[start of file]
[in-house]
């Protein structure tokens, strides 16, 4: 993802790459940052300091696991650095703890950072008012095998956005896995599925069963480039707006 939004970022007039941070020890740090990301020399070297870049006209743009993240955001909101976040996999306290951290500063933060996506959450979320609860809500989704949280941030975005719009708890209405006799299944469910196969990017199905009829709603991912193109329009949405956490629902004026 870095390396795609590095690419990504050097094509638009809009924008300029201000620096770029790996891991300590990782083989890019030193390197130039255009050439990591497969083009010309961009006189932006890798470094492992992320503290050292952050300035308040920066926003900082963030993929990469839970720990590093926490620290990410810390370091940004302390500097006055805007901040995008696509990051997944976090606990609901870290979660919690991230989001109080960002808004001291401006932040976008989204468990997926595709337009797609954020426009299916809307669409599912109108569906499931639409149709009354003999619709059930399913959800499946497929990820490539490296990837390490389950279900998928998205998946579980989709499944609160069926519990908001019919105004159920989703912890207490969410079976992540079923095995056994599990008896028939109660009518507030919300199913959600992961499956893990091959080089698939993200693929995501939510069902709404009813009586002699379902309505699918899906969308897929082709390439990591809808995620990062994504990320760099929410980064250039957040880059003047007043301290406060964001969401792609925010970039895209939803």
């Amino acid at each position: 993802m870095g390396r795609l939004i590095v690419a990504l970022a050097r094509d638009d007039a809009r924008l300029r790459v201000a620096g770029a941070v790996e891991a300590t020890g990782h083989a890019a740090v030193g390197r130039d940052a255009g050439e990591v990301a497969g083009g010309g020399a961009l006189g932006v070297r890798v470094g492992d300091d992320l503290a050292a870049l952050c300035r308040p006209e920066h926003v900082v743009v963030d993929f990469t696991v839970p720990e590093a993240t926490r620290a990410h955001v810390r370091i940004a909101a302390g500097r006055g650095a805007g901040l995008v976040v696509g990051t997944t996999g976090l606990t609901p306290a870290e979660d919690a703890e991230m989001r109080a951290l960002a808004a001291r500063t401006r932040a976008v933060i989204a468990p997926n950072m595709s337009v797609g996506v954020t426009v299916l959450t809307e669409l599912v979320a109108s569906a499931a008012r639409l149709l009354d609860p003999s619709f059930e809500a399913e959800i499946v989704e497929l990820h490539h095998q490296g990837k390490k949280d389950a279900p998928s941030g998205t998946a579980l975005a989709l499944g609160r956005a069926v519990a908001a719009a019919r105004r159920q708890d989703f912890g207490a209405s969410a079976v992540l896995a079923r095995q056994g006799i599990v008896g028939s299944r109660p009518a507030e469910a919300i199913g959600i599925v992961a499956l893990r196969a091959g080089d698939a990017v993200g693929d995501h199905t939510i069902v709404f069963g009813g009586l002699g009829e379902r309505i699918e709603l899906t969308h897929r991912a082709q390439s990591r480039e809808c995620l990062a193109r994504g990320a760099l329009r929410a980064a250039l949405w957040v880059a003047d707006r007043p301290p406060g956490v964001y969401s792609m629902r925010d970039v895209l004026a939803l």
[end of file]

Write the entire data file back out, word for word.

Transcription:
[in-house]
């Protein structure tokens, strides 16, 4: 993802790459940052300091696991650095703890950072008012095998956005896995599925069963480039707006 939004970022007039941070020890740090990301020399070297870049006209743009993240955001909101976040996999306290951290500063933060996506959450979320609860809500989704949280941030975005719009708890209405006799299944469910196969990017199905009829709603991912193109329009949405956490629902004026 870095390396795609590095690419990504050097094509638009809009924008300029201000620096770029790996891991300590990782083989890019030193390197130039255009050439990591497969083009010309961009006189932006890798470094492992992320503290050292952050300035308040920066926003900082963030993929990469839970720990590093926490620290990410810390370091940004302390500097006055805007901040995008696509990051997944976090606990609901870290979660919690991230989001109080960002808004001291401006932040976008989204468990997926595709337009797609954020426009299916809307669409599912109108569906499931639409149709009354003999619709059930399913959800499946497929990820490539490296990837390490389950279900998928998205998946579980989709499944609160069926519990908001019919105004159920989703912890207490969410079976992540079923095995056994599990008896028939109660009518507030919300199913959600992961499956893990091959080089698939993200693929995501939510069902709404009813009586002699379902309505699918899906969308897929082709390439990591809808995620990062994504990320760099929410980064250039957040880059003047007043301290406060964001969401792609925010970039895209939803």
């Amino acid at each position: 993802m870095g390396r795609l939004i590095v690419a990504l970022a050097r094509d638009d007039a809009r924008l300029r790459v201000a620096g770029a941070v790996e891991a300590t020890g990782h083989a890019a740090v030193g390197r130039d940052a255009g050439e990591v990301a497969g083009g010309g020399a961009l006189g932006v070297r890798v470094g492992d300091d992320l503290a050292a870049l952050c300035r308040p006209e920066h926003v900082v743009v963030d993929f990469t696991v839970p720990e590093a993240t926490r620290a990410h955001v810390r370091i940004a909101a302390g500097r006055g650095a805007g901040l995008v976040v696509g990051t997944t996999g976090l606990t609901p306290a870290e979660d919690a703890e991230m989001r109080a951290l960002a808004a001291r500063t401006r932040a976008v933060i989204a468990p997926n950072m595709s337009v797609g996506v954020t426009v299916l959450t809307e669409l599912v979320a109108s569906a499931a008012r639409l149709l009354d609860p003999s619709f059930e809500a399913e959800i499946v989704e497929l990820h490539h095998q490296g990837k390490k949280d389950a279900p998928s941030g998205t998946a579980l975005a989709l499944g609160r956005a069926v519990a908001a719009a019919r105004r159920q708890d989703f912890g207490a209405s969410a079976v992540l896995a079923r095995q056994g006799i599990v008896g028939s299944r109660p009518a507030e469910a919300i199913g959600i599925v992961a499956l893990r196969a091959g080089d698939a990017v993200g693929d995501h199905t939510i069902v709404f069963g009813g009586l002699g009829e379902r309505i699918e709603l899906t969308h897929r991912a082709q390439s990591r480039e809808c995620l990062a193109r994504g990320a760099l329009r929410a980064a250039l949405w957040v880059a003047d707006r007043p301290p406060g956490v964001y969401s792609m629902r925010d970039v895209l004026a939803l």